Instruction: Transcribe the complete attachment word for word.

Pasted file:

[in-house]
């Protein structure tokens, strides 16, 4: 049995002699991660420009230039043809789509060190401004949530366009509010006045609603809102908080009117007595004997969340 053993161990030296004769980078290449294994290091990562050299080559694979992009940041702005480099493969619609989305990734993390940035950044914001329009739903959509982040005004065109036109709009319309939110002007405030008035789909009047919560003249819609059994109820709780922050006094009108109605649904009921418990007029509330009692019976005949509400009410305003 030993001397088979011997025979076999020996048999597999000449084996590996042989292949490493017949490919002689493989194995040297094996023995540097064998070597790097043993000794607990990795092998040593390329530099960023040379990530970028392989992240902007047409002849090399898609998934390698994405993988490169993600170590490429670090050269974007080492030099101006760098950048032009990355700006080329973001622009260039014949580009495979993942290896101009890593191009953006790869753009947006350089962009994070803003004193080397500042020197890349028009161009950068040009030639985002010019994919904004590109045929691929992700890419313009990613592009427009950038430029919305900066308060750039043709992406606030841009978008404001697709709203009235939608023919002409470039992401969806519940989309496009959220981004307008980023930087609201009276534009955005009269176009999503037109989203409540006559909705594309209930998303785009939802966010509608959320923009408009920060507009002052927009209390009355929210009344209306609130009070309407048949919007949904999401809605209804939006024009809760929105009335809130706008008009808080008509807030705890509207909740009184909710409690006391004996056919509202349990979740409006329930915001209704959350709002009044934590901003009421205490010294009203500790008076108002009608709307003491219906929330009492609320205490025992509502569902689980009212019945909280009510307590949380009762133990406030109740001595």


[in-house]
């Protein structure tokens, strides 16, 4: 049995002699991660420009230039043809789509060190401004949530366009509010006045609603809102908080009117007595004997969340 053993161990030296004769980078290449294994290091990562050299080559694979992009940041702005480099493969619609989305990734993390940035950044914001329009739903959509982040005004065109036109709009319309939110002007405030008035789909009047919560003249819609059994109820709780922050006094009108109605649904009921418990007029509330009692019976005949509400009410305003 030993001397088979011997025979076999020996048999597999000449084996590996042989292949490493017949490919002689493989194995040297094996023995540097064998070597790097043993000794607990990795092998040593390329530099960023040379990530970028392989992240902007047409002849090399898609998934390698994405993988490169993600170590490429670090050269974007080492030099101006760098950048032009990355700006080329973001622009260039014949580009495979993942290896101009890593191009953006790869753009947006350089962009994070803003004193080397500042020197890349028009161009950068040009030639985002010019994919904004590109045929691929992700890419313009990613592009427009950038430029919305900066308060750039043709992406606030841009978008404001697709709203009235939608023919002409470039992401969806519940989309496009959220981004307008980023930087609201009276534009955005009269176009999503037109989203409540006559909705594309209930998303785009939802966010509608959320923009408009920060507009002052927009209390009355929210009344209306609130009070309407048949919007949904999401809605209804939006024009809760929105009335809130706008008009808080008509807030705890509207909740009184909710409690006391004996056919509202349990979740409006329930915001209704959350709002009044934590901003009421205490010294009203500790008076108002009608709307003491219906929330009492609320205490025992509502569902689980009212019945909280009510307590949380009762133990406030109740001595």